1. Archive

Ozzfest pulls in a heavy mix

If you could have had a dime for every square inch of non-tattooed flesh at Saturday's Ozzfest concert at Tropicana Field, you would have gone home with maybe about four bucks and some change.

That's not even enough for one of those big pretzels and a Pepsi the vendors were peddling in the stadium's food courts.

But don't let all that decorated skin scare you. This generation of hard rockers, who turned out in droves for Ozzfest, the all-day traveling mecca of metal, are an accepting bunch. They have to be. They are the most diverse metal audience in the genre's 30-year history, since it was kick-started by headliner and Ozzfest organizer Ozzy Osbourne and his chums in Black Sabbath.

The pioneering Sabbath, reunited with all four original members, is certainly Ozzfest 2001's most anticipated act. But this wasn't a scene from your father's hard rock concert. Gone are the days of long-haired white guys thrusting devil-horned fingers in the air. In this era of hybrid rock and rap-metal _ consider Papa Roach, Crazy Town and Linkin Park _ the crowds at Ozzfest are an anything-goes bunch.

Saturday's crowd included black-clad Goth rockers _ surely fans of co-headliner Marilyn Manson. Fans wore ghoulish masks like Slipknot's, and plenty of kids had Mohawks, spiked hair and other punky 'dos.

More than a dozen acts are touring with this year's Ozzfest, now in its sixth successful year. Several acts are not only musically diverse, they're multicultural.

Crazy Town, from California, and South Florida's Nonpoint are examples.

Nonpoint performed on a second stage outdoors. The act features two Puerto Rican musicians. Those moshing in front of the stage may have detected some Latin-inflected beats courtesy of drummer Robb Rivera.

This was the first Tampa Bay area stop in the history of Ozzfest, which continues to draw about 19,000 fans in each city and has outlasted other multiact festivals such as Lollapalooza and Lilith Fair. Tropicana Field officials would not release an attendance figure Saturday night.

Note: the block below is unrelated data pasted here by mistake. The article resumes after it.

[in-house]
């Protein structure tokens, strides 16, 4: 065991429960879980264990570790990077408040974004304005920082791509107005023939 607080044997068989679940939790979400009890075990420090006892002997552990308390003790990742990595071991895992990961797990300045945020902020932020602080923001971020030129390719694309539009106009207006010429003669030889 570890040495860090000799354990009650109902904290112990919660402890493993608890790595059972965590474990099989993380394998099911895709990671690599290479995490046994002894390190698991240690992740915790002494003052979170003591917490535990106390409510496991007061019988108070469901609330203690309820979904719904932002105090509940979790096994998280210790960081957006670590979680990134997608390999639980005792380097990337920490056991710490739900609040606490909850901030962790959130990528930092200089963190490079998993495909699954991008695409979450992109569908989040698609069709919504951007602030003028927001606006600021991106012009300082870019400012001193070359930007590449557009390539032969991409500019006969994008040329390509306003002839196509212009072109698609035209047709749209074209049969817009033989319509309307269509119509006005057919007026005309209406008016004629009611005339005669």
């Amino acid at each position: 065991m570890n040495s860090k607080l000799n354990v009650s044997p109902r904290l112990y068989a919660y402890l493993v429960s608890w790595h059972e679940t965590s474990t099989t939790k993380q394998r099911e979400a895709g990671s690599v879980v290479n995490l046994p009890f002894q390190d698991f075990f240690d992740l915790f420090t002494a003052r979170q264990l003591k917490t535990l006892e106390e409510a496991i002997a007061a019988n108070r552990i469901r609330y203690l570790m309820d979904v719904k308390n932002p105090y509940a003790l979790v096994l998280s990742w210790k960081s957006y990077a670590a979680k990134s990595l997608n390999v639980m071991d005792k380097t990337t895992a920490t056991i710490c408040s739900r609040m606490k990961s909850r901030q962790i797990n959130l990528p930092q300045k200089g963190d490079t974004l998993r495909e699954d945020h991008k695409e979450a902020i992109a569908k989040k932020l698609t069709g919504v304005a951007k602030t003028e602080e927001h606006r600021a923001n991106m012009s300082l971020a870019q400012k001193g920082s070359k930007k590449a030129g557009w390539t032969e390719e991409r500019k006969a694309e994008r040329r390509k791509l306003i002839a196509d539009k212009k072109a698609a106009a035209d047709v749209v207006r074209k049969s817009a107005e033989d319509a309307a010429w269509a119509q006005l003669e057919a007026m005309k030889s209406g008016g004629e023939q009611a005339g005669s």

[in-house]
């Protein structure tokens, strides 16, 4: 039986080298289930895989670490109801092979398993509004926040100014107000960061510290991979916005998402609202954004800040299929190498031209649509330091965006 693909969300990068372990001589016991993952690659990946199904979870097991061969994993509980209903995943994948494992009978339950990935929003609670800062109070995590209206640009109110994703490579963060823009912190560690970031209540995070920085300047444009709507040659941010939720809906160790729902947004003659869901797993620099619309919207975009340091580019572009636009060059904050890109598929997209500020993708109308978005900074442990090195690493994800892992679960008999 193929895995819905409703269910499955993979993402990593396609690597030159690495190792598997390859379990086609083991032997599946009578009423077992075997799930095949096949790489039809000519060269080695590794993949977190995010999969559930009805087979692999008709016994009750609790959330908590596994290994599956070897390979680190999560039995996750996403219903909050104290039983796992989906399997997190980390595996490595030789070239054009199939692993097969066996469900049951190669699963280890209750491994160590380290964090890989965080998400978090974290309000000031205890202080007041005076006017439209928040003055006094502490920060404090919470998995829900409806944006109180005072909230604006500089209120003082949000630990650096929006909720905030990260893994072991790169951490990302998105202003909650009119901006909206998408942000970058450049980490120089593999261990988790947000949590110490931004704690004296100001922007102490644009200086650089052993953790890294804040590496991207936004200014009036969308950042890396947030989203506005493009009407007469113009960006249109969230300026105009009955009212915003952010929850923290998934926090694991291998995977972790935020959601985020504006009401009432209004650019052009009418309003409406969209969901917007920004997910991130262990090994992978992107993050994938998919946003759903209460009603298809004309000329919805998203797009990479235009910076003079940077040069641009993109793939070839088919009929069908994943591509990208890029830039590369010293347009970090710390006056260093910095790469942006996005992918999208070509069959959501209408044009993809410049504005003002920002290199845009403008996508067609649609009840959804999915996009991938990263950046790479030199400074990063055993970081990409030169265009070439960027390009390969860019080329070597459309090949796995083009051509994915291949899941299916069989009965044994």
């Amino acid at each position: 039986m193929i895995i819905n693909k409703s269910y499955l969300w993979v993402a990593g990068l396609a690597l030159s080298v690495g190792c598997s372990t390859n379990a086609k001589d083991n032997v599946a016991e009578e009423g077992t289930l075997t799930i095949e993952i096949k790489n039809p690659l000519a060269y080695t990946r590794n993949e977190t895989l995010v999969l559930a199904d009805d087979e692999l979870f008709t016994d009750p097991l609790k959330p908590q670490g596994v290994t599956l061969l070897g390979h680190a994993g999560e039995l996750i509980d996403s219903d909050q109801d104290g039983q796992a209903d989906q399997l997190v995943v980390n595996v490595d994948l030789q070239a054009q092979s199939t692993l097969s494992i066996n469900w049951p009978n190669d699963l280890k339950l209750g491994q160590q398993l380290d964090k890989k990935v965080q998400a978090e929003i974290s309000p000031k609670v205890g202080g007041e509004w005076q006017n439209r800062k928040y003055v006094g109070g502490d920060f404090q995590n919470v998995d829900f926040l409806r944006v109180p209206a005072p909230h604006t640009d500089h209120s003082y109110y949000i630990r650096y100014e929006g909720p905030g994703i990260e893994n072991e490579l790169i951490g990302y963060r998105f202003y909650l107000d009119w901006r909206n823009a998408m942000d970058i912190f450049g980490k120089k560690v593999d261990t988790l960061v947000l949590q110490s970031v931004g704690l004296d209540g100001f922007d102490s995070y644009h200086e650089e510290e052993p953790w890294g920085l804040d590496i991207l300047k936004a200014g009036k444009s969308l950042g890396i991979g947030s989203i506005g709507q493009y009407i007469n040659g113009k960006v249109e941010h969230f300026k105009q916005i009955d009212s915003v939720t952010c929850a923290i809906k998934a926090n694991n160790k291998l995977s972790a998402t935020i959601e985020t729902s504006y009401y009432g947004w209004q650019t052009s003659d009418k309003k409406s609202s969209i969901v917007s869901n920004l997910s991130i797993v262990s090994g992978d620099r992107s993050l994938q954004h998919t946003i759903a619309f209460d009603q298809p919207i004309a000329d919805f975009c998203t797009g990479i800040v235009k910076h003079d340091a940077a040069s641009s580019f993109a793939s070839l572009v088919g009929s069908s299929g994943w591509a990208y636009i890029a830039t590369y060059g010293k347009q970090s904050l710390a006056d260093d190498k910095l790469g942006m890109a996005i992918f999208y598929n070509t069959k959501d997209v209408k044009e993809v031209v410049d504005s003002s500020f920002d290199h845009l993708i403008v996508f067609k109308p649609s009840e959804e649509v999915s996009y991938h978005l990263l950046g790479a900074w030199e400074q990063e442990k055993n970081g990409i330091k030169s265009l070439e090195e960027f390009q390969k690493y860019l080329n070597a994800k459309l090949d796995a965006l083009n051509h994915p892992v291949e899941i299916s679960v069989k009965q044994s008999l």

Originally destined for Zephyrhills Festival Park, the tour got rerouted. Pasco officials decided they had enough hard rock after this year's Livestock concert, where one fan died and nearly 20 more were sent to hospitals.

Local metalheads greeted Ozzfest with open arms, even if some were put off by the tight security at Tropicana Field. Police officers patroled the halls and stood at points around the stadium floor's general admission area.

Some were put off by some concertgoers' behavior. A forty-something rocker, decked out in biker gear and a bandanna, admonished younger fans around him for not complying with the stadium's no smoking policy.

Others were more flexible. Lorna Weatherford, 44, a substitute school teacher from Cocoa, said she isn't a heavy metal fan. But that didn't stop her from driving two hours to St. Petersburg so her son Wayne, 13, could use the $60 ticket his sister bought him for his birthday.

By 2 p.m., just as rain was pouring down on fans watching the outdoor acts, Mom said she was holding up just fine.

As the evening hours crept on, the Ozzfest crowd grew rowdier.

During Disturbed's set, a bit of mayhem broke out as fans in the stands and fans on the floor began "exchanging" their beverage bottles with each other. Police escorted out several people.